Swiss laws are designed to prevent anyone who's violent or incompetent from owning a gun.
People who've been convicted of a crime or have an alcohol or drug addiction aren't allowed to buy guns in Switzerland.
The law also states that anyone who "expresses a violent or dangerous attitude" won't be permitted to own a gun.
Gun owners also have to prove they can properly load, unload, and shoot their weapon and must pass a test to get a license.
Switzerland is also one of the richest, healthiest, and, by some measures, happiest countries in the world.
Switzerland was ranked fourth in the UN's 2017 World Happiness Report.
The Swiss were applauded for high marks on "all the main factors found to support happiness: caring, freedom, generosity, honesty, health, income and good governance" the report's authors wrote.
Meanwhile, according to the report, happiness has taken a dive over the past decade in the US.
"The reasons are declining social support and increased corruption," the authors said.
But the Swiss aren't perfect when it comes to guns.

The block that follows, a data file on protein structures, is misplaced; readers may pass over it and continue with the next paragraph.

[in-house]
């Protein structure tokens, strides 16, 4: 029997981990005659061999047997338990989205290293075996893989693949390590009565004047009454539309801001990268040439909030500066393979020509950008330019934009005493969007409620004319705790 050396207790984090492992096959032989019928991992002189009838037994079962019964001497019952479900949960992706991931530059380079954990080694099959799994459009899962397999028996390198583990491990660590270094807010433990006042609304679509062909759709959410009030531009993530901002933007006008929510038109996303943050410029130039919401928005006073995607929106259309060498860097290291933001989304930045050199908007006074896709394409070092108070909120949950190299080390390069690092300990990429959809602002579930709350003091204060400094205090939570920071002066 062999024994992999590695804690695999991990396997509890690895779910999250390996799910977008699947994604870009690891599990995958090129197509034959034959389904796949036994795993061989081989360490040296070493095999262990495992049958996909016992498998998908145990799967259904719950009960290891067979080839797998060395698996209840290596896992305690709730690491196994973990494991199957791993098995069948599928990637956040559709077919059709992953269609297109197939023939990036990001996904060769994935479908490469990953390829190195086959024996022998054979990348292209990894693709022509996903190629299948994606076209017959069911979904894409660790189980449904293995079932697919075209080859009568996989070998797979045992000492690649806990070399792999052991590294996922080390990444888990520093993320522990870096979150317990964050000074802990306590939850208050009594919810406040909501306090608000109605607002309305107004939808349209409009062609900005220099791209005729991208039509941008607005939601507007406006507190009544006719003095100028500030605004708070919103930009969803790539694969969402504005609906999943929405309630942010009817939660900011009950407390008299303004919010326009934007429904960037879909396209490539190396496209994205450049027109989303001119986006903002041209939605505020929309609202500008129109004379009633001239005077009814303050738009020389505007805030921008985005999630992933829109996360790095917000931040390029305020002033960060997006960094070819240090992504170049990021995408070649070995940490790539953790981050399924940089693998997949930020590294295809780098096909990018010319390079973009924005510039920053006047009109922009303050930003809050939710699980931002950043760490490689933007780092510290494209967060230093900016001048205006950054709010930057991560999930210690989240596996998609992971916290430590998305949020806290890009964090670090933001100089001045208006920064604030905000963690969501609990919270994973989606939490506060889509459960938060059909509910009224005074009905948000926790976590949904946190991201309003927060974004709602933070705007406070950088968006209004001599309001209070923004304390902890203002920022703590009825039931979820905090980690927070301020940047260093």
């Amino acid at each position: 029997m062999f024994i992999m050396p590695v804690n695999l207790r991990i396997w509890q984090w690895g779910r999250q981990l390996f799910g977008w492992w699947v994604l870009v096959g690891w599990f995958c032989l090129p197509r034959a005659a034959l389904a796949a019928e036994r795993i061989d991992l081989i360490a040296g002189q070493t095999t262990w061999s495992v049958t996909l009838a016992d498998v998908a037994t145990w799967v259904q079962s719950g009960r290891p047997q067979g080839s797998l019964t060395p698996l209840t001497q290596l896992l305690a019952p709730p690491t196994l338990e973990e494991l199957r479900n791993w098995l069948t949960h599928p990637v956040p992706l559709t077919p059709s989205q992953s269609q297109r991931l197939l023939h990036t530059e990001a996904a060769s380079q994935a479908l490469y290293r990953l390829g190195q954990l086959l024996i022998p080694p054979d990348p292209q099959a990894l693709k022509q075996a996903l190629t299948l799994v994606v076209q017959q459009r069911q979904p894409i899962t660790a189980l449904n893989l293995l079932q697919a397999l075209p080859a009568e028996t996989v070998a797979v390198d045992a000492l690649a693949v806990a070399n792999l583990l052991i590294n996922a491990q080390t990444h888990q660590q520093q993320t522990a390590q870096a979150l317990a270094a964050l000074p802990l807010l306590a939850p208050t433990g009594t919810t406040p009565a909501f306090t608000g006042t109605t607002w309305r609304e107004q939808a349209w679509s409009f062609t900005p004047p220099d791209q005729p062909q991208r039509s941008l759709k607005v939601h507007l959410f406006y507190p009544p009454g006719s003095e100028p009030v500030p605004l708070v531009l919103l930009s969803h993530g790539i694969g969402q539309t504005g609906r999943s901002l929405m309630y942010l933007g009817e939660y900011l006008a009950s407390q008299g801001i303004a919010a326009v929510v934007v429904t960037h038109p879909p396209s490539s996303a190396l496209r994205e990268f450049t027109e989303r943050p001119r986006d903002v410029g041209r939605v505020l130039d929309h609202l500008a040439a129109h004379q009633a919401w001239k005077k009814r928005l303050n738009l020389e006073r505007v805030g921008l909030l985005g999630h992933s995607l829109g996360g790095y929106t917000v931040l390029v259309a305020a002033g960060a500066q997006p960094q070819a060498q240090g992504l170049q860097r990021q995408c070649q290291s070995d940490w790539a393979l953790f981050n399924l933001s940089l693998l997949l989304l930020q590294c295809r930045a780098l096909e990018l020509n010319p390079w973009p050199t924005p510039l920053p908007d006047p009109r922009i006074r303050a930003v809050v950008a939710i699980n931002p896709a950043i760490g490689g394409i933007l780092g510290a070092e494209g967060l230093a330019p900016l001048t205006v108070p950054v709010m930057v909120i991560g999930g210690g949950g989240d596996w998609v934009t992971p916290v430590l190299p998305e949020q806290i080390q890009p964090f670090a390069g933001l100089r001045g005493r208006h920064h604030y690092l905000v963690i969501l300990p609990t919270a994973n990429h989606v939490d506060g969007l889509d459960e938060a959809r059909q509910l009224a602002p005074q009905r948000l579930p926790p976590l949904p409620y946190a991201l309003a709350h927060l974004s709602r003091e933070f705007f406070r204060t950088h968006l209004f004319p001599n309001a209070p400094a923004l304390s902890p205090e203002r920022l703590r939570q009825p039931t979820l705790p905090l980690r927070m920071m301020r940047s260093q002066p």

Switzerland still has one of the highest rates of gun violence in Europe, and most gun deaths in the country are suicides.
Around the world, stronger gun laws have been linked to fewer gun deaths. That has been the case in Switzerland too.
After hundreds of years of letting local cantons determine gun rules, Switzerland passed its first federal regulations on guns in 1999, after the country's crime rate increased during the 1990s.
As of 2015, the Swiss estimated that only about 11% of citizens kept their military-issued gun at home.
Most people aren't allowed to carry their guns around in Switzerland.
Concealed-carry permits are tough to get in Switzerland, and most people who aren't security workers or police officers don't have one.
"We have guns at home, but they are kept for peaceful purposes," Martin Killias, a professor of criminology at Zurich University, told the BBC in 2013. "There is no point taking the gun out of your home in Switzerland because it is illegal to carry a gun in the street."
That's mostly true. Hunters and sports shooters are allowed to transport their guns only from their home to the firing range — they can't just stop off for coffee with their rifle.
Read next on Business Insider: A movement to boycott the NRA is growing — here are the companies that haven't cut ties with the gun-rights group